What Man Among You?

"What man among you, who has a hundred sheep and loses one of them, does not leave the ninety-nine in the open field and go after the lost one until he finds it?” Luke 15:3-4

When you lose something valuable, there’s a gut reaction to find it. In Luke 15, Jesus’ question invites us to reflect on who God is as the Good Shepherd. This Sunday, Pastor Josh Kelsey explores keys of God’s character and care for us through the perspective of the Parable of Good Shepherd.

The Nature of God’s Love: Relentless and Personal

  • In order to discern the difference between ninety-nine and one hundred, you need to count. God is detail-oriented.
  • Across the planet, not one person is lost to God. He knows where each person is and graciously pursues them.
  • We must take captive our thoughts to make them obedient to Christ (2 Corinthians 5:10) because it’s easy to believe lies about God, like Eve did in Genesis 3.
  • You may have experienced people giving up on you in human relationships, but the truth is that God is relentless and will never give up on you. The rejection of others is not the rejection of God.
  • Without the Holy Spirit, humans have limits to their love. We need the limitless, relentless love of God in order to love others well.
  • The woman at the well in John 4 couldn’t comprehend the radical acceptance of God through her history of broken relationships.
  • The beginning of worship is being honest about your brokenness. Acknowledge that you’re lost so that you can experience being found.
  • Psalm 139:1-4: "O Lord, you have searched me and known me. You know when I sit down and when I rise up; you discern my thoughts from afar. You search out my path and my lying down and are acquainted with all my ways. Even before a word is on my tongue, behold, O Lord, you know it altogether."
  • God knows you better than yourself. God has searched and known you—and still wants to be with you.

The Value of the Individual: Every Soul Matters

  • This parable says that when one sinner repents, all of heaven celebrates.
  • We get so used to celebrating big numbers that we subconsciously begin to believe that the one doesn’t matter that much.
  • God doesn’t only celebrate bigness. Every individual is precious in his sight.
  • The way we shepherd isn’t by relying on a pastor on stage but by thinking about who we personally met in church but haven’t seen back for a while.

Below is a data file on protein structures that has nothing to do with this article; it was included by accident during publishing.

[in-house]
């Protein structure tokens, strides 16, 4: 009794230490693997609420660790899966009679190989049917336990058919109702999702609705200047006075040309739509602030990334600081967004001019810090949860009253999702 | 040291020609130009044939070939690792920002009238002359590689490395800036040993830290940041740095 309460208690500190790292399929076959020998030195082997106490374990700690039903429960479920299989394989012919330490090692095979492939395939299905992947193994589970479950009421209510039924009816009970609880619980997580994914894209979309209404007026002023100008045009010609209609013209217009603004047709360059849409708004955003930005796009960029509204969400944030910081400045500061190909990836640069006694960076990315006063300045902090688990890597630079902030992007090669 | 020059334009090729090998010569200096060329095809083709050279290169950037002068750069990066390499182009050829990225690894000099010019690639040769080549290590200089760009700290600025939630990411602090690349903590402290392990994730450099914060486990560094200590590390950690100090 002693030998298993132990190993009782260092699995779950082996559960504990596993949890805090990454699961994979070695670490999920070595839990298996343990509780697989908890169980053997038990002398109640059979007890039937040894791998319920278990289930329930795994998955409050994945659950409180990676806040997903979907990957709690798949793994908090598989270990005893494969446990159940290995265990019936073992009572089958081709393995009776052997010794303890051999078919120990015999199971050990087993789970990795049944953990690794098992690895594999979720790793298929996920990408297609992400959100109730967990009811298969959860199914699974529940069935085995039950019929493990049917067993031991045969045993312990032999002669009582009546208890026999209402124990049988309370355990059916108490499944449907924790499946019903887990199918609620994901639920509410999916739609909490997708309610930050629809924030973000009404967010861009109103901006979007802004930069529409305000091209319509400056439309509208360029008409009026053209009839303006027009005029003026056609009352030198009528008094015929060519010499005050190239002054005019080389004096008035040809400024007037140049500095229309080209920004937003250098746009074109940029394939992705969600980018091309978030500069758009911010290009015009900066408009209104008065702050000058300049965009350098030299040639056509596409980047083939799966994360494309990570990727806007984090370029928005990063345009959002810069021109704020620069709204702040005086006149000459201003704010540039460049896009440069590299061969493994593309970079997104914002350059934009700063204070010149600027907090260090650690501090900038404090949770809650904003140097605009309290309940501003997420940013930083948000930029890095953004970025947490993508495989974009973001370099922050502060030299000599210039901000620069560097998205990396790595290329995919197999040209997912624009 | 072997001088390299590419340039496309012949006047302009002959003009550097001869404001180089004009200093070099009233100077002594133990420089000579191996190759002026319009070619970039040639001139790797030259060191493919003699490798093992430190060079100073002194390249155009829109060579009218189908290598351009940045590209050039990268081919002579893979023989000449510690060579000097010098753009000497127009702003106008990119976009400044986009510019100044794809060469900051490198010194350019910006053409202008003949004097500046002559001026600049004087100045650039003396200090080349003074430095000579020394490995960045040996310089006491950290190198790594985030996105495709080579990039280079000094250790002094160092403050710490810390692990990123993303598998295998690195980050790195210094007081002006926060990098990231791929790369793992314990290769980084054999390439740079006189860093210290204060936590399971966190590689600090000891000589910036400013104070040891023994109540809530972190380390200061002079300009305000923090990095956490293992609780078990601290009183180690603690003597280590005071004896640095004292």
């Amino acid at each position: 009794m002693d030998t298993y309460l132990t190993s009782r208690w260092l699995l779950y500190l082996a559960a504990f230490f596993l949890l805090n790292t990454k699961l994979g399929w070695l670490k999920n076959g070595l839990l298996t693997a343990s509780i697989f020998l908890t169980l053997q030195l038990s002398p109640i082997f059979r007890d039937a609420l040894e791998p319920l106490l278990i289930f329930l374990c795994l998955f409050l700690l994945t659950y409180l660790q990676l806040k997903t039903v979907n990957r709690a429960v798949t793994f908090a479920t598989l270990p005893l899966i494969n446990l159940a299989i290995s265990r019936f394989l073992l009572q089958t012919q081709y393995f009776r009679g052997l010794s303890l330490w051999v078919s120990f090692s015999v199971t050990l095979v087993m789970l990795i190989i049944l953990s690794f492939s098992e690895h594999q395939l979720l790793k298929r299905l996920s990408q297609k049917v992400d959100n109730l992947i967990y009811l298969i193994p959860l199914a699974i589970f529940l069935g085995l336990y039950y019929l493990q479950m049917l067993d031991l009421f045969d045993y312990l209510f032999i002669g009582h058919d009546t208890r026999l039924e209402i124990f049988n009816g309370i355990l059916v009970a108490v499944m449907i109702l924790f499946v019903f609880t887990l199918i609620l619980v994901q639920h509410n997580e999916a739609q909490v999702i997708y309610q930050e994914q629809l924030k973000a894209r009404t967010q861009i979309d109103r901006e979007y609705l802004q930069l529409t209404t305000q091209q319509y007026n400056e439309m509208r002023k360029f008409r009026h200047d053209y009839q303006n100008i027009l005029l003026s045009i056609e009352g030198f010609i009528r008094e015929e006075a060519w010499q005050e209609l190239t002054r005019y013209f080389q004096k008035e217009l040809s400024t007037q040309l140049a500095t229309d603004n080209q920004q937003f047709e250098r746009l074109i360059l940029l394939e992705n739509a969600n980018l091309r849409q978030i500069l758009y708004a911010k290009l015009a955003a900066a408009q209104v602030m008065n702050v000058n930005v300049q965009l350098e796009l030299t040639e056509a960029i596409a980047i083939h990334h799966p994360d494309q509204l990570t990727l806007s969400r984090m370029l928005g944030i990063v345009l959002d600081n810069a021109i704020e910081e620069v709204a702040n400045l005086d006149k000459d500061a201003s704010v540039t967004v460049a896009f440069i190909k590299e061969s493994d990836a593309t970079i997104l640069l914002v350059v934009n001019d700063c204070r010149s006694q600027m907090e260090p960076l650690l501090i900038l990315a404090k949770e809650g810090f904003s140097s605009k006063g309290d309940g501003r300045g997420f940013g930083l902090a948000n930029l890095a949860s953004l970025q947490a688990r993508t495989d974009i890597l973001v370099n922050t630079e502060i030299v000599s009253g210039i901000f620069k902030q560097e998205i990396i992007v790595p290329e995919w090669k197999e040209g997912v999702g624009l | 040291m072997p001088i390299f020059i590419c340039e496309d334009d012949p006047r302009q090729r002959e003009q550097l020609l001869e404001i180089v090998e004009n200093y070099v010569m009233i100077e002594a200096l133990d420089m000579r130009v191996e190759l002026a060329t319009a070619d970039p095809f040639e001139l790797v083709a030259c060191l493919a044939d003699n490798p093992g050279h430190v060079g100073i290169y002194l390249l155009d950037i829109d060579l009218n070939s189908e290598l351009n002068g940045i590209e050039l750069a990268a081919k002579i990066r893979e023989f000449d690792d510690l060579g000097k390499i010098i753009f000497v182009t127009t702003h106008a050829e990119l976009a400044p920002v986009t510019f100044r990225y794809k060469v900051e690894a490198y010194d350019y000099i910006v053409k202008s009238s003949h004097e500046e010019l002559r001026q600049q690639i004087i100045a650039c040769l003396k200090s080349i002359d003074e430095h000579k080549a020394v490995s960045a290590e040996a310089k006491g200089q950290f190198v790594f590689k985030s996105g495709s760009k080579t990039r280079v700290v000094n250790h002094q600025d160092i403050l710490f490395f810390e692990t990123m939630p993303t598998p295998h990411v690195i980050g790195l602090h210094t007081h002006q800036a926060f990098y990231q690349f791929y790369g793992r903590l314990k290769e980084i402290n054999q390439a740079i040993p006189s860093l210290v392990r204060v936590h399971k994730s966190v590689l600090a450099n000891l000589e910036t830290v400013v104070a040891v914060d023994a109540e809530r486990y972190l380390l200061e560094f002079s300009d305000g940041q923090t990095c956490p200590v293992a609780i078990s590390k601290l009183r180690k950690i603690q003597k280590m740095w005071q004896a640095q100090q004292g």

• If we care about the one, we will check in on them with a shepherd’s heart. Include people and see what God does with your invite.
  • Matthew 10:29-31: "Are not two sparrows sold for a penny? And not one of them will fall to the ground apart from your Father. But even the hairs of your head are all numbered. Fear not, therefore; you are of more value than many sparrows."
  • God knows even the smallest details about us, such as the number of hairs on our head, which highlights how much He values and loves each one of us. 

The Joy of Restoration: Heaven Rejoices Over One Sinner Who Repents

  • When we fall short, sometimes we believe that God is exasperated with us. But God is not burdened by your restoration. 
  • You will carry a heaviness if you think God is upset or mad when he restores us. 
  • But when the Good Shepherd restores the lost sheep, he doesn’t berate or beat it. Instead with joy, he carries it home.
  • Luke 15:7: "I tell you, there will be more joy in heaven over one sinner who repents than over ninety-nine righteous persons who need no repentance."
  • This heavenly joy reflects the heart of God, who delights in our restoration and reconciliation. It encourages us to repent and return to Him, knowing that our return brings great joy to His heart.
  • Heaven isn’t just rejoicing for sinners who repent the first time—but for any repentance! We can rejoice anytime someone is restored to God, in any capacity.
  • We often think that we’re the ninety-nine, but we should consider ourselves the one, in need of daily repentance.

The Call to Compassion: Extend God's Love to Others

  • We are a polarized and divided people, but the parable of the Good Shepherd reminds us that our response to others is not pointing with judgment but compassion.
  • Jesus calls us to deal with the log in our own eye before looking at the speck in another’s (Matthew 7:5). Judgment is a log that blinds us.
  • We don’t understand the level of grace that was needed to save us if we go first to judgment. 
  • You aren’t better than anyone else because we are all fallen. It’s only by the grace of Jesus Christ that we have new life.
  • We are all the lost sheep, the lost son of Luke 15—in need of repentance, recovery and restoration.
  • The shepherd's care for his sheep models the compassion we are to show.
  • Just as he searches tirelessly for the lost, we are to seek out and support those around us who feel lost or marginalized.
  • Our love for others becomes a testimony of our discipleship and reflects the love of Christ to the world.
  • John 13:34-35: "A new commandment I give to you, that you love one another: just as I have loved you, you also are to love one another. By this all people will know that you are my disciples, if you have love for one another."

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